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Unhappiness in long-term marriages - 40 years +

(6 Posts)
Vagabond Sat 03-Sep-16 15:17:42

I must have a magnet for long-term married couples telling me their marital woes.
Just last night I was talking to a married couple of 55 years. She told me "he never wants to do anything so I just leave him to it". She wants to travel and spend 5 months a year in Australia looking after her grandchildren. Later that evening, her husband told me all he wanted to do was sell their house and live on a canal boat and spend 8 months a year traveling the canals in the UK.
So many more similar examples.... My ex FIL told me he'd wasted his life being married to MIL but that it was 'too late' to make a new life. He's dead now and he died deeply unhappy, spending his last years working on his hobbies in a cold shed in the garden, just to get some peace.

My parents have been married almost 55 years and they are both so unhappy. My Dad (80s) would leave tomorrow but my mum is bossy and has scared him out of the idea with tales of financial woe.

We often think of wasted lives in our 30's, 40's and 50's but my experience is that quite a few of these very long marriages lead to a lot of unhappiness. I guess what irritates you about your partner in your 50's is only going to be exacerbated 30 years later......

I wish I could help my parents. We've urged my Dad to leave to have a happy end to his life but he's too ..... and i guess the sad word is...... resigned. Resigned to his life. It's sad.

LadyMoth Sat 03-Sep-16 16:31:28

I can understand why the longer it goes on, the harder it gets to face change and to leave a spouse who doesn't want it to end, because they have less time to give it all another go as well.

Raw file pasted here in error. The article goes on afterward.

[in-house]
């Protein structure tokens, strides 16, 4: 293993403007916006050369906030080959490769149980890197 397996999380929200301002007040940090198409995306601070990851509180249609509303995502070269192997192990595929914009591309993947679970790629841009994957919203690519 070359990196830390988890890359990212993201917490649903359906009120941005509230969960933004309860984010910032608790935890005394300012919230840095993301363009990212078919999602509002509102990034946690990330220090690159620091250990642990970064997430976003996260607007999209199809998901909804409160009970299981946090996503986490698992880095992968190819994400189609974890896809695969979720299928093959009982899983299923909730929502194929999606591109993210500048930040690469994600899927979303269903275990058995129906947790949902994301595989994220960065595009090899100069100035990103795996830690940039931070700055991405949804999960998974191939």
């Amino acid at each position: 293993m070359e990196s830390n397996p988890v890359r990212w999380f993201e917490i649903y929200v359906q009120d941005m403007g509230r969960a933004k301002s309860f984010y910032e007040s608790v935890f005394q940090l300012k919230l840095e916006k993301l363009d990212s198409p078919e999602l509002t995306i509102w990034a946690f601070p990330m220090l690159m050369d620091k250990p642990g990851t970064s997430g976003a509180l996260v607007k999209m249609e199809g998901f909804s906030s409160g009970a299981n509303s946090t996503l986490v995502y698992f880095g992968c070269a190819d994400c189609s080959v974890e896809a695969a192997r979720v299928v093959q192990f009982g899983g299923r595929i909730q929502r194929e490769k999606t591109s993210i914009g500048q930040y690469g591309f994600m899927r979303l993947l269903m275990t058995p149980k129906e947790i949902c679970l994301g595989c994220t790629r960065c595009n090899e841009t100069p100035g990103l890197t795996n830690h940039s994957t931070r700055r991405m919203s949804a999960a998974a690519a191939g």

But stories like this remind us not to go on enduring awful relationships in our 30s/40s/50s. I have recently separated in my 40s after almost 20 years – I couldn't bear the thought of still being so unhappy in old age. But ex would have bumbled along indefinitely because he doesn't like change and can just stick his head in the sand. I can totally see how it happens, if I'd been that way too.

RealityCheque Sat 03-Sep-16 16:43:28

I thing this is much more of an issue with the elderly of today than it will be in the future. This is a generation where typically the woman had little or no financial independence and often 'wouldn't know where to start' in their own.

Very, very sad for all concerned.

happystory Sat 03-Sep-16 20:21:29

But realistically how would a couple in their 80s separate? I get that you should do you want to do, and hell yes at that age but perhaps it should be more about exploring what you want and going for it?

YetAnotherGuy Sat 03-Sep-16 20:55:20

My parents in law had an unhappy marriage which lasted into their 80s. All my experience leads me to believe that leopards rarely change their spots and your parents are not going to separate. But you could do things to make your father happy - take him out for a day on his own. Do the same for your Mum too

Btw don't think that all long-term marriages are like this. I have been married to their daughter for many decades. I still find it hard to keep my hands off her because she is the sexiest woman I know. And the best mother and grandmother

SleepingTiger Sat 03-Sep-16 21:59:03

I don't have any magic answer.

I think people should separate by 70 if it isn't working, sell the probably over-inflated house and split the money. This would buy a canal boat and a house in Australia, with change left over.

Better to soar in this last few years, exchange pictures, and go out of this life in the most dazzling sunset rather than a dark, wet night.

We are a long time dead. Five billion years and everything we know dissolves into gas.

We have no time to lose.

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